Enhancing Program Performance by Focusing on Improper Payments and Reemployment Services
GAO-06-696T, May 4, 2006
Unemployment Insurance (UI) has been a key component in ensuring the financial security of America's workforce for over 70 years. In fiscal year 2004, UI covered about 129 million wage and salary workers and paid about $41 billion in benefits to nearly 9 million workers who lost their jobs. The Department of Labor (Labor) and states have a shared responsibility to enhance UI program performance by ensuring that only eligible individuals receive benefits while on the UI rolls and fostering reemployment. Labor's Office of Inspector General and others have found that aspects of UI may be vulnerable to fraud and improper payments, and despite the size and scope of UI, there has been little national information to fully assess states' efforts to foster reemployment. This testimony draws upon results of several GAO reports on (1) Labor's efforts to identify, estimate, and prevent improper benefit payments and (2) federal and state efforts to help speed UI claimants' return to work. We are not making new recommendations at this time. Labor generally agreed with the UI findings in our referenced reports, but took issue with our recommendation that the Secretary work with states to consider collecting more comprehensive information on UI claimants' services and outcomes. We continue to believe this information is needed.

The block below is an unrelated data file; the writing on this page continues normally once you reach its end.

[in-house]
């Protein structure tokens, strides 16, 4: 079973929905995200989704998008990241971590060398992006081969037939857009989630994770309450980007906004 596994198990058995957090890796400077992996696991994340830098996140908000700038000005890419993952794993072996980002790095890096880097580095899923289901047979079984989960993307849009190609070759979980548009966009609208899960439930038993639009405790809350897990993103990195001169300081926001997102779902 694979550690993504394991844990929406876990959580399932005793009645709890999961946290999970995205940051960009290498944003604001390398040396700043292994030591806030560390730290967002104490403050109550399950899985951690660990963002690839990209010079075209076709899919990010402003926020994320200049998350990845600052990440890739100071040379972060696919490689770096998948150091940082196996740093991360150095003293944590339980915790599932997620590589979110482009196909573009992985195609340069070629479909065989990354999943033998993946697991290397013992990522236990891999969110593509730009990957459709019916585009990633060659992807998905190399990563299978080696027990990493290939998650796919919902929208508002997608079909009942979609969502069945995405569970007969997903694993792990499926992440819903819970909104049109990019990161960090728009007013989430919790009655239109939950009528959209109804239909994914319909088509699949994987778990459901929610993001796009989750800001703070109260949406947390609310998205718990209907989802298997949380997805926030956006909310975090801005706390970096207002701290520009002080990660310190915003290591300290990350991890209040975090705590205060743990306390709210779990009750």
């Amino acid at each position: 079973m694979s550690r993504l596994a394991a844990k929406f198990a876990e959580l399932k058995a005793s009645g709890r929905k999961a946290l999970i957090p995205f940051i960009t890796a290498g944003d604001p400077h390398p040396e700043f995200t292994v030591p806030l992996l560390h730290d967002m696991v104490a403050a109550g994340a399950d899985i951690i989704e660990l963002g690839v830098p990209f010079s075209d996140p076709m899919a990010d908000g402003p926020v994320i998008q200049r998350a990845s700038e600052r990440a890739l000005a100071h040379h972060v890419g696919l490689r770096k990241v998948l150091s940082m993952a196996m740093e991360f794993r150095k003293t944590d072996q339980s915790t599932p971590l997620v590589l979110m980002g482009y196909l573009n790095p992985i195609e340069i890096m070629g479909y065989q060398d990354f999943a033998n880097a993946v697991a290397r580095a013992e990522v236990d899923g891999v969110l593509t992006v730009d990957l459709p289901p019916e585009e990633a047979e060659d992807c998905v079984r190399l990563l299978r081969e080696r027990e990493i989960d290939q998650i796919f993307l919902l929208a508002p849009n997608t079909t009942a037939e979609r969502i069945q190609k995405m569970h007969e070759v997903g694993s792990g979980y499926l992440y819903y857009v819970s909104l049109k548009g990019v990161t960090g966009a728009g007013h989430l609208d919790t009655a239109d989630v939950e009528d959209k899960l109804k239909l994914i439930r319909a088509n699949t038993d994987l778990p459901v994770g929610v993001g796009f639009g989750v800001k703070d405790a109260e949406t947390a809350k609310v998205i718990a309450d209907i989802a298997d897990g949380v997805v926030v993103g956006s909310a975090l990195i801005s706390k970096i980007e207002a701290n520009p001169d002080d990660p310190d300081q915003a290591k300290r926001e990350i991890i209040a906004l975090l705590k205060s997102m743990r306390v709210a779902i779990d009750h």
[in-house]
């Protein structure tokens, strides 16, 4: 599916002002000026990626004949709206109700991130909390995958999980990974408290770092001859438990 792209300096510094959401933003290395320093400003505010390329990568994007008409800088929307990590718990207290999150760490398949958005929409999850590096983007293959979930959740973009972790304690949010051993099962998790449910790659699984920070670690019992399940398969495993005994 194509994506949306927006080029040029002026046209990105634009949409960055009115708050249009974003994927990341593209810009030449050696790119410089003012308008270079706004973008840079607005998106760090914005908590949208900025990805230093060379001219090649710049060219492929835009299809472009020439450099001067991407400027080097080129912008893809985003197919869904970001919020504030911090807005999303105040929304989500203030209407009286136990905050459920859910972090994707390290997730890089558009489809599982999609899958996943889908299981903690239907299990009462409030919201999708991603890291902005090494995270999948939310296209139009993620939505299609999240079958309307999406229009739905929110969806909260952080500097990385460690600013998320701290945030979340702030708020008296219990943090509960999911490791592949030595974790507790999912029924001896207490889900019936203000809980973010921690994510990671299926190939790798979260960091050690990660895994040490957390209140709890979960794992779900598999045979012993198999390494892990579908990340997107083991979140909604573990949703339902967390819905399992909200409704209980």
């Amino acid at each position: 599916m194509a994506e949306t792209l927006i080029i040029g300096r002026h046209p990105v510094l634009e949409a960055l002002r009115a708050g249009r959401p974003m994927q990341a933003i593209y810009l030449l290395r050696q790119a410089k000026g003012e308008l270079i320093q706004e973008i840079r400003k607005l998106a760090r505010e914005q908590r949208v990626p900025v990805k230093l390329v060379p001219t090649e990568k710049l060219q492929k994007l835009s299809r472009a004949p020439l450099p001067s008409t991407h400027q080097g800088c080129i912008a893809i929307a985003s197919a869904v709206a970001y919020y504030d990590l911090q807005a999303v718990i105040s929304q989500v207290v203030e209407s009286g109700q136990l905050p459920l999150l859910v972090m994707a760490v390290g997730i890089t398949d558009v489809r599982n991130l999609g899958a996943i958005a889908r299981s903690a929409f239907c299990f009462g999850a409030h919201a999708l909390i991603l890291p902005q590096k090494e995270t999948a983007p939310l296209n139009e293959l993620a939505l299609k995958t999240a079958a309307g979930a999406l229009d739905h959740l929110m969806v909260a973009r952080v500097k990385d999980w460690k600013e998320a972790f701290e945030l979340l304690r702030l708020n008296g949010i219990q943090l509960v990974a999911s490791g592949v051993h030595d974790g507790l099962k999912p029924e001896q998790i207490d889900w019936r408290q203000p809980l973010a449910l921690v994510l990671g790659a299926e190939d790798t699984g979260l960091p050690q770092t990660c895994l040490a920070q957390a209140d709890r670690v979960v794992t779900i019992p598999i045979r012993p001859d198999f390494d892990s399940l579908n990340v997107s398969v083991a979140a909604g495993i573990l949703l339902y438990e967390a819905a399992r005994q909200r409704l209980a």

Labor estimates that about $3.4 billion in UI benefits was overpaid nationwide in calendar year 2004, but is taking actions to help states improve their ability to detect and prevent overpayments. According to Labor's Benefit Accuracy Measurement program, in 2004 claimants were responsible for a majority of the overpayments. Claimants may fail to report their work as required, or may use Social Security numbers that did not exist or belonged to other individuals to fraudulently obtain UI benefits, resulting in overpayments. Actions by state agencies and employers may also contribute to overpayments. Labor has introduced a number of initiatives to help states improve their ability to detect and prevent overpayments, including new computer matches with federal databases, a new core performance measure intended to provide states with added incentives for detecting and preventing overpayments, and additional funding for states' overpayment detection efforts. Labor's budget request for fiscal year 2007 includes funding to continue some of these efforts. In our review of states' efforts to help UI claimants quickly return to work, we found that states most often made use of federal UI program requirements to help connect claimants with reemployment. All federally approved state UI programs must include able-to-work and available-for-work requirements that claimants must meet in order to receive benefits. In many states, these requirements also serve to link claimants to reemployment opportunities and services. In addition, states provide targeted reemployment services to particular groups of UI claimants, most often through federally required claimant profiling. However, despite states' efforts to design systems that link UI claimants to reemployment services, few data are available to gauge whether or not their efforts are having the intended result. Labor has some initiatives that may begin to shed light on claimant outcomes, but they fall short of providing a comprehensive understanding of services and outcomes for UI claimants. Labor's fiscal year 2007 budget request does not include funding for additional evaluations on federally required efforts to target reemployment services.